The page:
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At least Donald still has these guys:
Upon recent news that Tom Petty’s family issued a cease and desist after the Trump campaign played his music at Trump’s recent Tulsa, Oklahoma rally, it’s undoubtedly a good time to take a trip down memory lane and peek at who else banned Donald Trump from associating with their artistry. Which of these musicians’ responses to the Trump campaign blasting their music sent you the most? Vote below!
The one and only time Nickelback won the internet.
We truly never thought we'd see the president saying "LOOK AT THIS PHOTOGRAPH!" but stranger things have happened. 12 hours after Trump posted a doctored version of "Photograph" featuring Joe Biden, it was copyright stricken and removed.
#2 Tom Petty
After Trump's Tulsa, Oklahoma rally, Tom Petty's family wrote Donald Trump a letter stating that he was no longer permitted to utilize Petty’s song to "further a campaign that leaves too many Americans and common sense behind.” They added that "Tom Petty would never want a song of his used for a campaign of hate. He liked to bring people together."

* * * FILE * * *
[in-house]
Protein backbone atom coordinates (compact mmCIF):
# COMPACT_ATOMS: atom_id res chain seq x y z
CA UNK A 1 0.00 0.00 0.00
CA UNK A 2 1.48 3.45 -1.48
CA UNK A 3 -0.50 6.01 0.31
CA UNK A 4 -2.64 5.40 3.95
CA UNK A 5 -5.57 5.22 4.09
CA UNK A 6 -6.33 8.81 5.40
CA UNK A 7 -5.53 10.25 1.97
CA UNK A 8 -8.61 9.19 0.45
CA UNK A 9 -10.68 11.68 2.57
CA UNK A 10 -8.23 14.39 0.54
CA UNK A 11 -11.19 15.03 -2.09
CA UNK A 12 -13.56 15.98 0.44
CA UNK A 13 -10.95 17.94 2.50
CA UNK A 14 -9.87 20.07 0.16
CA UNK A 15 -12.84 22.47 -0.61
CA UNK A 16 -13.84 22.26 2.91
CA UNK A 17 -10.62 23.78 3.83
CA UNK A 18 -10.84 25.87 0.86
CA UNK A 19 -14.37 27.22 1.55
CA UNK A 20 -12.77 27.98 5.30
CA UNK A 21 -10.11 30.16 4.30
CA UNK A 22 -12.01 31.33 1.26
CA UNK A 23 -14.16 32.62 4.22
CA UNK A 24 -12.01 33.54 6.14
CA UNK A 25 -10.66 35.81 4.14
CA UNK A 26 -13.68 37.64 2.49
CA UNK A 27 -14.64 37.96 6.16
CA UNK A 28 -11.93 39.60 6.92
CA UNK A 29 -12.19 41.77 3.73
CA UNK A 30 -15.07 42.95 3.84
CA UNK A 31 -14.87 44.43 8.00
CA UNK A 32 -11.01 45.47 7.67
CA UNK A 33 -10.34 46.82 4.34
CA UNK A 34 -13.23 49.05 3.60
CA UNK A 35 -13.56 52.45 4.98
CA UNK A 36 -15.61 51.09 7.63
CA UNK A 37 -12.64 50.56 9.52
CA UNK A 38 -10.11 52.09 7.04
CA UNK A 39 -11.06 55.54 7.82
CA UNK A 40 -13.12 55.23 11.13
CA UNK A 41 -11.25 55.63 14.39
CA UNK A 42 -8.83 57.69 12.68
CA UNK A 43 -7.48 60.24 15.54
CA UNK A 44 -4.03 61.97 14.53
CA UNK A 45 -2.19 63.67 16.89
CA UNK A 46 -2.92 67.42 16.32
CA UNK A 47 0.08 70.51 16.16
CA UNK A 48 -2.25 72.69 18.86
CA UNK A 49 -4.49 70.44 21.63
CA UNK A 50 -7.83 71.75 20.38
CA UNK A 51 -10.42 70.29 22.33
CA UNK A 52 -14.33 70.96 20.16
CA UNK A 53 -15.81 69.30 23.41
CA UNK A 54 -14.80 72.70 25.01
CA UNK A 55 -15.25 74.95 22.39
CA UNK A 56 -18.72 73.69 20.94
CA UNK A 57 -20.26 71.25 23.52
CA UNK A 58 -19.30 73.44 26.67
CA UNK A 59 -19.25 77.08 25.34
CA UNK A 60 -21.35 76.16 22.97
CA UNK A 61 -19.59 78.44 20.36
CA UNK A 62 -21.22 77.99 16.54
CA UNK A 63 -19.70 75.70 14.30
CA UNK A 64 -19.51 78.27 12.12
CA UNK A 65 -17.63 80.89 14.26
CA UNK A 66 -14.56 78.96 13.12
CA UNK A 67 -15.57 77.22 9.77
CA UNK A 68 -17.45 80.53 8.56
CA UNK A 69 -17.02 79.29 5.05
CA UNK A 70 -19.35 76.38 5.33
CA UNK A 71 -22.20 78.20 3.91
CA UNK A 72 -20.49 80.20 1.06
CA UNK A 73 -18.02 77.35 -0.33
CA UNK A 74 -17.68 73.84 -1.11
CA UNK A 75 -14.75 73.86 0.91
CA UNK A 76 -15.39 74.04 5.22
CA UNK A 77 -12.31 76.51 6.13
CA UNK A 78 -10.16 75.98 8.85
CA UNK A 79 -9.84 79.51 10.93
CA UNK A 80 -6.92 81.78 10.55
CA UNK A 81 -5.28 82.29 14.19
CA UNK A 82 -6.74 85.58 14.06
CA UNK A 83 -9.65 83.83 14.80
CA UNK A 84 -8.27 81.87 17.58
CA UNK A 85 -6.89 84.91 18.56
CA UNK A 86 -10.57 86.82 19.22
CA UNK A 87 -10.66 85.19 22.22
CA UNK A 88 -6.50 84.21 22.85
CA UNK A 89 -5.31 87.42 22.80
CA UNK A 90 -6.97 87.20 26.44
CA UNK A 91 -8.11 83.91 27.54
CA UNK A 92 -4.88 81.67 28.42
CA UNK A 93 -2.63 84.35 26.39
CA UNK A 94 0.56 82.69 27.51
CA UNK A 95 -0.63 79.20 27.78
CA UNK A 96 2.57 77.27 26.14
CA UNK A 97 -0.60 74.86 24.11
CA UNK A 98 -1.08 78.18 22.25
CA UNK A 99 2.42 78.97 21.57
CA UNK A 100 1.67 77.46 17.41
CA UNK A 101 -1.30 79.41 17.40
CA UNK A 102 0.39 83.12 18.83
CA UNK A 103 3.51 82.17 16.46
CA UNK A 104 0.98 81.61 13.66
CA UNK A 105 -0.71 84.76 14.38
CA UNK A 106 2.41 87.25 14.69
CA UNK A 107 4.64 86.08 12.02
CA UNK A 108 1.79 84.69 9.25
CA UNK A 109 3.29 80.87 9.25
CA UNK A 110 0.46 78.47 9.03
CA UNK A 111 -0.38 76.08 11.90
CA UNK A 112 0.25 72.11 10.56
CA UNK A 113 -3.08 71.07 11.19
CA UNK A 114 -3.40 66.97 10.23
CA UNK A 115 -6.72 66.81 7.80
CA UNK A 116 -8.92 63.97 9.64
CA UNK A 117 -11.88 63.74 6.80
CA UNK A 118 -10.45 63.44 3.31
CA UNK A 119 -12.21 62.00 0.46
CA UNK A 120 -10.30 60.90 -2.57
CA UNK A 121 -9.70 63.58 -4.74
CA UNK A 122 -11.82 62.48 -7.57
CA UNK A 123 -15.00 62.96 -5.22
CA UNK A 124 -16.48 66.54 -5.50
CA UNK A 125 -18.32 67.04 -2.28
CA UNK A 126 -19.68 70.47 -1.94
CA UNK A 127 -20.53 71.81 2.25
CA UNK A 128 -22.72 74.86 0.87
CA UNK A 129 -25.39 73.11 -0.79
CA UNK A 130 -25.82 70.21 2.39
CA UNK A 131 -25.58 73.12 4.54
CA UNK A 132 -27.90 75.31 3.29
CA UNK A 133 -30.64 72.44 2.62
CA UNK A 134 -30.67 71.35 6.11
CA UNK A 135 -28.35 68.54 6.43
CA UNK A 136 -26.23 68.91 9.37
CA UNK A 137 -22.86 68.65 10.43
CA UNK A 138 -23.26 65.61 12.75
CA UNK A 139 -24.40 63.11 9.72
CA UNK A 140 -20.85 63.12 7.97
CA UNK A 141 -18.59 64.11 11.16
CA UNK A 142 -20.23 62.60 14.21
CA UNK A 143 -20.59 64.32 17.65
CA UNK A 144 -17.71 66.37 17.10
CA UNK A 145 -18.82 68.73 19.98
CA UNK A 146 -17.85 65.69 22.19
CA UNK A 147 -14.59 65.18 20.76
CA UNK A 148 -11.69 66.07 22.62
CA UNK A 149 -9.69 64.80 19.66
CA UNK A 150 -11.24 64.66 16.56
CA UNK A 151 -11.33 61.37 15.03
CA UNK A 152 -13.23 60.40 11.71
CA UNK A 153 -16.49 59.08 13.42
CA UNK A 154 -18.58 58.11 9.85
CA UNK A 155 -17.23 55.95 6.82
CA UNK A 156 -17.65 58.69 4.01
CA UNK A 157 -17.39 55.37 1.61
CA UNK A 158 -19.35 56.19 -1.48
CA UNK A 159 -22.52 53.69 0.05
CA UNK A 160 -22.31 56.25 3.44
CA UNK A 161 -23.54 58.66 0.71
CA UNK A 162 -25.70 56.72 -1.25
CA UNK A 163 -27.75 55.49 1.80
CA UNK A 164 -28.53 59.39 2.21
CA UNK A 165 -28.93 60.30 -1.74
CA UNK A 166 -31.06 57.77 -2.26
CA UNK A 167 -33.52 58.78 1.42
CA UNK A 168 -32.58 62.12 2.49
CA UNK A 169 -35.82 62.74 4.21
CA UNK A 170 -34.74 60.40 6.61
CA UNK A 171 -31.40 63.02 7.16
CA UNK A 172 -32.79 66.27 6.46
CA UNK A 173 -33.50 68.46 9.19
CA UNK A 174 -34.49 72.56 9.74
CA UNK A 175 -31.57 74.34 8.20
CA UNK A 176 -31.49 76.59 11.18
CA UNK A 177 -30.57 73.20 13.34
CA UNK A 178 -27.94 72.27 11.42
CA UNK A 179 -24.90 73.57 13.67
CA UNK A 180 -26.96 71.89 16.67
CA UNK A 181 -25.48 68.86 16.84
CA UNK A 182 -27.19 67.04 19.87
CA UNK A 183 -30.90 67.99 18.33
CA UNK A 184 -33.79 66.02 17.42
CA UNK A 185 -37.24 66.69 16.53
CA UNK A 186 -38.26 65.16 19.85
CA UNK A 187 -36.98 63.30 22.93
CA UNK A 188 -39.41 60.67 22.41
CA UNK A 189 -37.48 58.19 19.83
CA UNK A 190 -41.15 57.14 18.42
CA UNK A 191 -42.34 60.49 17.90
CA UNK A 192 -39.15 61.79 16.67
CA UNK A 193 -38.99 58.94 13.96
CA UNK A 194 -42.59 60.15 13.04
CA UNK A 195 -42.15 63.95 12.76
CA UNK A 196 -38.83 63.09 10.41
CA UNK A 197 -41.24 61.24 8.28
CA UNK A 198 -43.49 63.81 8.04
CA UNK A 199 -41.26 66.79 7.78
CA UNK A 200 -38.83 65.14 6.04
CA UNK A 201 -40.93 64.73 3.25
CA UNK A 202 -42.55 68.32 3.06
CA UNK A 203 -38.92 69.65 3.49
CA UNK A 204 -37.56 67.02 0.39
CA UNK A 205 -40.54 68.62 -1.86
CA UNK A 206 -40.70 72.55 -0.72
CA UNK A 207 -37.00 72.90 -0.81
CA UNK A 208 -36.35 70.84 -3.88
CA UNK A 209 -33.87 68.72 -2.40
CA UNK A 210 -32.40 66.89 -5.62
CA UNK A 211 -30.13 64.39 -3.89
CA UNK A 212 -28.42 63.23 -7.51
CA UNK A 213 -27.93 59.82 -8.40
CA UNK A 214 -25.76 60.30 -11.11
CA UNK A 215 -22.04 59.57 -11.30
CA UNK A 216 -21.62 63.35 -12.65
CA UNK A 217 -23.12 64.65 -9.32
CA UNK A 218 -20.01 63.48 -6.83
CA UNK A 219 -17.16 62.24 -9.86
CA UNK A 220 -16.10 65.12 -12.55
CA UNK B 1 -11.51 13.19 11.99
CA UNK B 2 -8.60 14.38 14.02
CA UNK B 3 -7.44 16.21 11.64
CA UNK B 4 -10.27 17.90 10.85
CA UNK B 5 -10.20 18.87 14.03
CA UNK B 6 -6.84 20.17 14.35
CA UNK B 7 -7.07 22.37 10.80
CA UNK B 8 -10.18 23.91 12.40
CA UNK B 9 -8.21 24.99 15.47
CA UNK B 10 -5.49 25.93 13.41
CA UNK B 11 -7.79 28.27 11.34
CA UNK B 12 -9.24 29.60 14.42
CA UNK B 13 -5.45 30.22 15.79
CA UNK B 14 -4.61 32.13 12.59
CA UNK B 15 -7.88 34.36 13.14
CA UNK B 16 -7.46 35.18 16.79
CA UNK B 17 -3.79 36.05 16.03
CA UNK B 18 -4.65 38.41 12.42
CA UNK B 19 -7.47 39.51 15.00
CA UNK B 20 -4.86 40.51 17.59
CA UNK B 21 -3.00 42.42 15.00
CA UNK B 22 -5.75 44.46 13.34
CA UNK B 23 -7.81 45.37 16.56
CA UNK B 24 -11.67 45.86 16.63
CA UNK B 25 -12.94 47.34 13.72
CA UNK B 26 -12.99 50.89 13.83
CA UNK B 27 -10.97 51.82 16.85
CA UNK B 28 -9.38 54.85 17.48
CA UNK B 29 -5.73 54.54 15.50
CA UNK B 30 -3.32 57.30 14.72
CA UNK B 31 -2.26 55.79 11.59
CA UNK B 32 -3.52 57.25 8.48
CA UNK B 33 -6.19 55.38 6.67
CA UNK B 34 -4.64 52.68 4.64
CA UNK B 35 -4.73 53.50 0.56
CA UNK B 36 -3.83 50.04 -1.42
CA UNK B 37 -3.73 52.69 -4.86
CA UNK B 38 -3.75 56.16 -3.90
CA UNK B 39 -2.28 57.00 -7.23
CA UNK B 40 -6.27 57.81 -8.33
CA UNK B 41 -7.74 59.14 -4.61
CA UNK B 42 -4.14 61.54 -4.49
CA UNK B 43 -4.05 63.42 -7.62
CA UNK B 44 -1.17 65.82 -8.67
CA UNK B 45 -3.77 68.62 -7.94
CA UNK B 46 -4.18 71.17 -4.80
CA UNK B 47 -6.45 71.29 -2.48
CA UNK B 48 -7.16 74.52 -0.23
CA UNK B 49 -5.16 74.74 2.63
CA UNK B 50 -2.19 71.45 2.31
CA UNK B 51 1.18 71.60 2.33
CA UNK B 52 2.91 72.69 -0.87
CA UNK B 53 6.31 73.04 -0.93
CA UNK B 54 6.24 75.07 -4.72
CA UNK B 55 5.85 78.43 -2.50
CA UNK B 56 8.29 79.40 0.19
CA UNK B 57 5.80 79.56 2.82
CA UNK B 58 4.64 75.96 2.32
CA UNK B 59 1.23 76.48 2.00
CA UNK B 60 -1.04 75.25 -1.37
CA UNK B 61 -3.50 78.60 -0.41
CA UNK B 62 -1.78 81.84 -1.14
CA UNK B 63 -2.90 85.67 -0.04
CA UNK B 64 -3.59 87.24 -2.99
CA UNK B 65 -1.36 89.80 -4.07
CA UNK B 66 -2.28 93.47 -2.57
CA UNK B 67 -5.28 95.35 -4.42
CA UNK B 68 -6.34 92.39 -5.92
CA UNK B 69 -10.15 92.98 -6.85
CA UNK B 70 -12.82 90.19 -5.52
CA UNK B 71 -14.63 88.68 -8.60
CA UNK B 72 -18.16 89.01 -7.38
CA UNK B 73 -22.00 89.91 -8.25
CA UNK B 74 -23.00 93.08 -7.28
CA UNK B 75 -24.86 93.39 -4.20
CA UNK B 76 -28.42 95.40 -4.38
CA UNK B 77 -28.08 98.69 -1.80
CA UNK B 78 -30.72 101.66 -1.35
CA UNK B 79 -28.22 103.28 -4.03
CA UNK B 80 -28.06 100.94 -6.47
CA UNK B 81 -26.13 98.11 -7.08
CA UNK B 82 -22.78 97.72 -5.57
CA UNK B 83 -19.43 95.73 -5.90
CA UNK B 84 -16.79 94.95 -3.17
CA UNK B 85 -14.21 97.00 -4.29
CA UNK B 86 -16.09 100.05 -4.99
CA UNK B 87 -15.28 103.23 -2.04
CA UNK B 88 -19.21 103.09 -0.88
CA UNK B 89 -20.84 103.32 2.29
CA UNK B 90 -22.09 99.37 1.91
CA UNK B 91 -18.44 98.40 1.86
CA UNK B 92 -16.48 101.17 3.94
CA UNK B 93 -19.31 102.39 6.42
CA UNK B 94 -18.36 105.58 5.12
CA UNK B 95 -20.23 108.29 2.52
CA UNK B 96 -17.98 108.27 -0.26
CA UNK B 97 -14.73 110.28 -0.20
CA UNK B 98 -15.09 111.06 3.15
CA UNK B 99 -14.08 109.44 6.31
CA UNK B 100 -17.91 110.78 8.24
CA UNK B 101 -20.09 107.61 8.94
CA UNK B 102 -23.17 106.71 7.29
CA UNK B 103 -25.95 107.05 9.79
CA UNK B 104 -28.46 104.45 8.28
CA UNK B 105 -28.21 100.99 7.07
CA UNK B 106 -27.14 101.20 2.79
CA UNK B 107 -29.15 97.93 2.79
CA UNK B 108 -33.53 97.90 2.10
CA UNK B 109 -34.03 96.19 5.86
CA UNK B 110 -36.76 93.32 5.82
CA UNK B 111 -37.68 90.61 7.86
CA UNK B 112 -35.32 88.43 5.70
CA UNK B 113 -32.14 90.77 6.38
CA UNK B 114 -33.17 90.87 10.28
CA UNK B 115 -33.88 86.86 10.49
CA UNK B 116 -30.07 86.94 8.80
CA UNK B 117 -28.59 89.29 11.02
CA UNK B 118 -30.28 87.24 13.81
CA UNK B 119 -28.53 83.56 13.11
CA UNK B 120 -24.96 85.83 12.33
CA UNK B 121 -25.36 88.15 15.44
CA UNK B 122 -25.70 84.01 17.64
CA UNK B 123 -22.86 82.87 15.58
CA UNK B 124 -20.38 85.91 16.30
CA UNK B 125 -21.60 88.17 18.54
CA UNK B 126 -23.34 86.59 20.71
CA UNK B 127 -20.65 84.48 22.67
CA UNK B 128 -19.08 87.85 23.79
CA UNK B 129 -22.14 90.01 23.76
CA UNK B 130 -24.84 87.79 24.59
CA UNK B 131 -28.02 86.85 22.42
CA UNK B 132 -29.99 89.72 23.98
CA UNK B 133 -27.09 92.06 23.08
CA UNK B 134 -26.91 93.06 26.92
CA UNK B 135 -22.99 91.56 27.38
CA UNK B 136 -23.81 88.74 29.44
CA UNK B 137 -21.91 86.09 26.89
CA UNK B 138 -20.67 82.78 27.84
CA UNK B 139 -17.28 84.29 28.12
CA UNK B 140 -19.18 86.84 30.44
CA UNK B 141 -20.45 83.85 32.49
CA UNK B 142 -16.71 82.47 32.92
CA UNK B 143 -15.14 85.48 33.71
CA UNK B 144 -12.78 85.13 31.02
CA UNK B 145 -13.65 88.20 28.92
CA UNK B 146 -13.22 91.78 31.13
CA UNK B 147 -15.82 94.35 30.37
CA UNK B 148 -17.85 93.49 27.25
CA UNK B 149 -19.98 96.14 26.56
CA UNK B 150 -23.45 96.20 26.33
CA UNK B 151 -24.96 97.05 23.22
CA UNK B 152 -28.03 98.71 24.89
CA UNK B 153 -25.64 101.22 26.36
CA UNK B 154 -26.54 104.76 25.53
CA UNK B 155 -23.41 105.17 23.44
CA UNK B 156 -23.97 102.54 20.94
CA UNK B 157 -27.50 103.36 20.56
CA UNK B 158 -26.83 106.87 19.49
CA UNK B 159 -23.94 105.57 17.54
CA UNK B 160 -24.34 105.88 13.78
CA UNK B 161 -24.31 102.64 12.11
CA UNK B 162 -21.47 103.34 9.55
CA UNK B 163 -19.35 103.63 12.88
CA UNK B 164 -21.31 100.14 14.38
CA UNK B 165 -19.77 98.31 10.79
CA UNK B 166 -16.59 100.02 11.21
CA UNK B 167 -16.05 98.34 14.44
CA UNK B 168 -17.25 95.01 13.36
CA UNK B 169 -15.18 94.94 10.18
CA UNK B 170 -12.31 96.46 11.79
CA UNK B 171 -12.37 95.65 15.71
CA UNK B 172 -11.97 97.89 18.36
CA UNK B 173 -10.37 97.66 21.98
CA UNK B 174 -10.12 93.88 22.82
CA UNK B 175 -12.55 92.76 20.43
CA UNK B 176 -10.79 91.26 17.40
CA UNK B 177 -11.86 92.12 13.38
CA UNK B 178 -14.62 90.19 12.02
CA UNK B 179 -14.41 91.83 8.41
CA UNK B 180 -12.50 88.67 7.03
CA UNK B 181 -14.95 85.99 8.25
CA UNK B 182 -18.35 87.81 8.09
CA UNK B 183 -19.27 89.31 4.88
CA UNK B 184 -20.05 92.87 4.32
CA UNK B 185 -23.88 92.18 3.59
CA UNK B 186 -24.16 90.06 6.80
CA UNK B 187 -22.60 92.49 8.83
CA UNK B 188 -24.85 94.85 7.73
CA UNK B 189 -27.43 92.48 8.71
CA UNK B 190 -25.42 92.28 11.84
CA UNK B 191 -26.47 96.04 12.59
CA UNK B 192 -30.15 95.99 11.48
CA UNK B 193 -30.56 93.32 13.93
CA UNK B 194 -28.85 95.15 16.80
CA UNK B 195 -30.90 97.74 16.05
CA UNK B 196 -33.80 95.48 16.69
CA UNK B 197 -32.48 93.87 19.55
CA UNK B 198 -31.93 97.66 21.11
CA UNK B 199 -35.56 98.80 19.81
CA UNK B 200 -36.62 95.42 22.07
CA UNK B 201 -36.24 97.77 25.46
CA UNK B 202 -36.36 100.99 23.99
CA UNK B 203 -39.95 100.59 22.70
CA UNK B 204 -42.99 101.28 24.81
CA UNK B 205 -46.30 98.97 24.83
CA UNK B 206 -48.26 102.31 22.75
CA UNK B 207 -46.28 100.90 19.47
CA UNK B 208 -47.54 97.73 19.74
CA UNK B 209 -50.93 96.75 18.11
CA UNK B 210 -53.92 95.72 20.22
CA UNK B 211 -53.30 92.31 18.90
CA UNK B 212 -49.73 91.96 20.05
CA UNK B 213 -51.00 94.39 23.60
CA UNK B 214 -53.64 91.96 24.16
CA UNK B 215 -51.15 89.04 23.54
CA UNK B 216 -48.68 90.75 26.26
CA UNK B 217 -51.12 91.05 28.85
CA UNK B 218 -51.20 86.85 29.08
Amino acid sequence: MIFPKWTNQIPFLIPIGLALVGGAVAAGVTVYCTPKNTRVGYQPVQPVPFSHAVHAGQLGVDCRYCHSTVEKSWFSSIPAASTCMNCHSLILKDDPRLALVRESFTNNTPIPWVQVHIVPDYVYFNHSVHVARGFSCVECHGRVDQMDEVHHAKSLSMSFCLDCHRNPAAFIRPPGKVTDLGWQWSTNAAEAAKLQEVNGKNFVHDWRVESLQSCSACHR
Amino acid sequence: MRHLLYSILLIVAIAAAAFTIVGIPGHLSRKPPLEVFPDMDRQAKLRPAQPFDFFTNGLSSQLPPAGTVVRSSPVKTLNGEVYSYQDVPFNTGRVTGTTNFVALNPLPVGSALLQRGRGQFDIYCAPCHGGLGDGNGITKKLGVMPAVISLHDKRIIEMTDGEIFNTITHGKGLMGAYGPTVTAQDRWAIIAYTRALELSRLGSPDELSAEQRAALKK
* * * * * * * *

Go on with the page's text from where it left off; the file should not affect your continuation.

#3 The Rolling Stones
First of all, Keith Richards legitimately has pulled a knife on Trump. It's not entirely clear why the campaign still moved on to use The Rolling Stones' music, but here we are. In 2016, the rock band issued a polite request that the Trump campaign "cease all use immediately."
After a tweet was sent stating that "Don't Stop the Music" was blaring in Chattanooga at a November 2018 rally, Rihanna was quick to send out that cease and desist. Never forget when she quote tweeted, saying "me nor my people would ever be at or around one of those tragic rallies."
After Aerosmith’s “Livin’ on the Edge” was played at a Trump rally in Charleston, West Virginia, a cease and desist was quick to appear. Steven Tyler tweeted about the order, saying "My music is for causes not for political campaigns or rallies. Protecting songwriters is what I’ve been fighting for even before this current administration took office."